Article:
There are days when I feel like going home.
And there are nights when I want to stay away forever.
Saying goodbye is tough
If I’ve learned anything on this trip around Australia with my young family, it’s that this mix of heartache and joy is a constant companion.
Forget the groceries, the fluctuations of diesel, the shrinking of the savings account or the battle to win work as we go.
The price of admission to this way of living is to straddle the finest of lines where you can be convinced everything is good and right before plunging into the deepest of doubts.
And it really hit me in the guts saying goodbye to Carmen’s parents after they’d come to visit us.
To good living
For two and a half weeks, Carmen’s mum Vanessa and dad Keith joined us on the road as we toured through South Australia.
We started with a break in Adelaide, enjoying a bustle through the famous Central Market. We then stumbled into a food and wine festival where we drank wine and ate cheese while Ruby ran around a water fountain.
After Keith had competed in a bagpiping competition – the excuse for them both to fly over from Perth – we drove out through the McLaren Vale wine region to Kangaroo Island, where we explored idyllic nature.
Then it was a long drive to the Coonawarra wine region and the Barossa Valley. Here we enjoyed wine tastings, campfires under the stars and time together as a family.
By the end we must have drunk a case of wine each and eaten enough cheese to make a Frenchman tut.
With each bottle we opened, Vanessa would toast “to good living” as we clinked our glasses. Even Ruby joined in, with “special” sparkling water.
The sun shone. The days passed slowly. And we lived up to that toast.
Paying the price
On the final morning we had together, we took a drive to the Yalumba winery, sampled the vintages and enjoyed glasses of what we liked best outside.
Then it was time to go. Carmen dropped Ruby and me at the caravan and took her parents to the airport.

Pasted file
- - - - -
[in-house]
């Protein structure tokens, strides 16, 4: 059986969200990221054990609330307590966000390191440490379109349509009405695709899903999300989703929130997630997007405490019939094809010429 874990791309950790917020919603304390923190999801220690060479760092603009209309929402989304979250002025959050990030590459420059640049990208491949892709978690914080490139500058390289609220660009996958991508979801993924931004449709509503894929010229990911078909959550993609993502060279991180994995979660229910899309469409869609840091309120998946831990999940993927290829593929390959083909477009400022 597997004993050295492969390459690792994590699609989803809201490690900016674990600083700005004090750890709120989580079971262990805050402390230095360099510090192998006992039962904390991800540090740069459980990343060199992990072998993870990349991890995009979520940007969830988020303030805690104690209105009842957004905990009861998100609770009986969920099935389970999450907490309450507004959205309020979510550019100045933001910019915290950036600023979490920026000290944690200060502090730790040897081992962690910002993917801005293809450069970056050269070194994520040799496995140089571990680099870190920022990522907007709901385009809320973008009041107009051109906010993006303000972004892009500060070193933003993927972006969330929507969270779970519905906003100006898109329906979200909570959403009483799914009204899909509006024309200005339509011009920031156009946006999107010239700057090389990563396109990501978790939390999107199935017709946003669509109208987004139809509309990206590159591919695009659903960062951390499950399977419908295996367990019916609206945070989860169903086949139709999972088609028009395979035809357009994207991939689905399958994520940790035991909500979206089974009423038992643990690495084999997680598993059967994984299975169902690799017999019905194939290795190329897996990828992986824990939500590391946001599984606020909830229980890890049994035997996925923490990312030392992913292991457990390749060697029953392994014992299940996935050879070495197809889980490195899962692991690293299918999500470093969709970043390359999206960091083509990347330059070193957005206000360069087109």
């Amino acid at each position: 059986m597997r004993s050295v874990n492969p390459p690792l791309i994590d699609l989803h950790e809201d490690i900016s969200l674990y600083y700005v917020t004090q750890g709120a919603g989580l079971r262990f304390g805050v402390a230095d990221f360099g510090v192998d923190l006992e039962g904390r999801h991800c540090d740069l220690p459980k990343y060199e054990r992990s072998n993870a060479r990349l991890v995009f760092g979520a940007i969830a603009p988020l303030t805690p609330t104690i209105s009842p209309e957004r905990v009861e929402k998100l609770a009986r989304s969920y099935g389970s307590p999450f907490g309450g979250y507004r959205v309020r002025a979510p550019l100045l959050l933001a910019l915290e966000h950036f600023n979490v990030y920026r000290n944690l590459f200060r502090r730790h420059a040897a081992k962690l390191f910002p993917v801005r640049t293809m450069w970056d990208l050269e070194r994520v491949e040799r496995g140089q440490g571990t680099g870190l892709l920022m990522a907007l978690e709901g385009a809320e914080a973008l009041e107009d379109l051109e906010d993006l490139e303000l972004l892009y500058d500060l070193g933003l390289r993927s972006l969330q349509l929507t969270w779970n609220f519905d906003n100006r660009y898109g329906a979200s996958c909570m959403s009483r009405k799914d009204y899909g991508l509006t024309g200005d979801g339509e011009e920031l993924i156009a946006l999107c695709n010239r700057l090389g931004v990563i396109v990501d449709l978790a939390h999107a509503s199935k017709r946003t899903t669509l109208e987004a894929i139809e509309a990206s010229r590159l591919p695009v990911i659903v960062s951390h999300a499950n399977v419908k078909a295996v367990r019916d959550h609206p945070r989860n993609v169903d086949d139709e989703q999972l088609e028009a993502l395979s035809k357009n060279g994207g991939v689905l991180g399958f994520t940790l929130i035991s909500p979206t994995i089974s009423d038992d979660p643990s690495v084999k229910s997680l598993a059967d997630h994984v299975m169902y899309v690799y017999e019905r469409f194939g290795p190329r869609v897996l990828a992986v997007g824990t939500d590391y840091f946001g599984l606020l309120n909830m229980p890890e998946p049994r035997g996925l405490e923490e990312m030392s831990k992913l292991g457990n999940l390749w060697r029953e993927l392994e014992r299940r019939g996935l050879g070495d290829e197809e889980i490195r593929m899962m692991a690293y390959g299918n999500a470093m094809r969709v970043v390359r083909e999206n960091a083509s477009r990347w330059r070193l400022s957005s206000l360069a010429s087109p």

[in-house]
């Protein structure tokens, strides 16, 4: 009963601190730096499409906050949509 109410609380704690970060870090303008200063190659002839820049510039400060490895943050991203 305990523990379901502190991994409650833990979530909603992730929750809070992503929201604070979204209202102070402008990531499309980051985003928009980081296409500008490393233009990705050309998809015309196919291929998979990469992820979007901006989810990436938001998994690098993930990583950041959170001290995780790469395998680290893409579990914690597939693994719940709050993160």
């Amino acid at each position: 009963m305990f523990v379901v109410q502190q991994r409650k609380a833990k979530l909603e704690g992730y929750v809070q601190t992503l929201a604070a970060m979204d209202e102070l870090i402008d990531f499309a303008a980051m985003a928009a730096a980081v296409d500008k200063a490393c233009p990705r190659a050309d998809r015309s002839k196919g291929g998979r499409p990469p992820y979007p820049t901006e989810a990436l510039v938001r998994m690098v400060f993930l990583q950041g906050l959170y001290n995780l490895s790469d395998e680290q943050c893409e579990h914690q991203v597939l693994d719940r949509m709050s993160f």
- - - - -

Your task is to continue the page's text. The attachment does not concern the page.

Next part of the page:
Tears flowed as suitcases were loaded. As the ute drove away, I held Ruby tight and told her she would see them again soon.
But we will be away for at least another year, and don’t know for certain when the next meeting will be.
I felt a tight knot of sadness in my gut, and thought of my own parents, my friends back in Perth, the team at my old job, everyone I miss.
Travelling around Australia with my young family has been a long time dream, a goal we’ve worked toward.
We realise with distinct clarity that we are very lucky to be able to do this, and appreciate every day we have doing it.
But days like that one make the small print of the contract shout out loud.
Embracing the chaos
To clear my head and help Ruby burn off some steam, I took her to a playground near the caravan and pushed her on the swings.
“Where’s Grandmama gone?” she kept asking, and I told she’d gone home.
Perhaps too young to fully understand, Ruby got on with her day and slid down the slide, rocked on a pony, and got me to chase her across a grassy oval.
Back at the caravan, I got her into a bath and fired up my laptop to start work for a new client. In my email, I heard back from a book publisher I’d contacted last year and had some encouragement.
Outside the sun was setting through trees decorated with screeching galahs. And when Carmen arrived back, she hugged me and got our girl dressed in pyjamas.
Just like good wine has a mix of flavours, life without light and shade would be pretty bland.
So here’s to good living. Every day.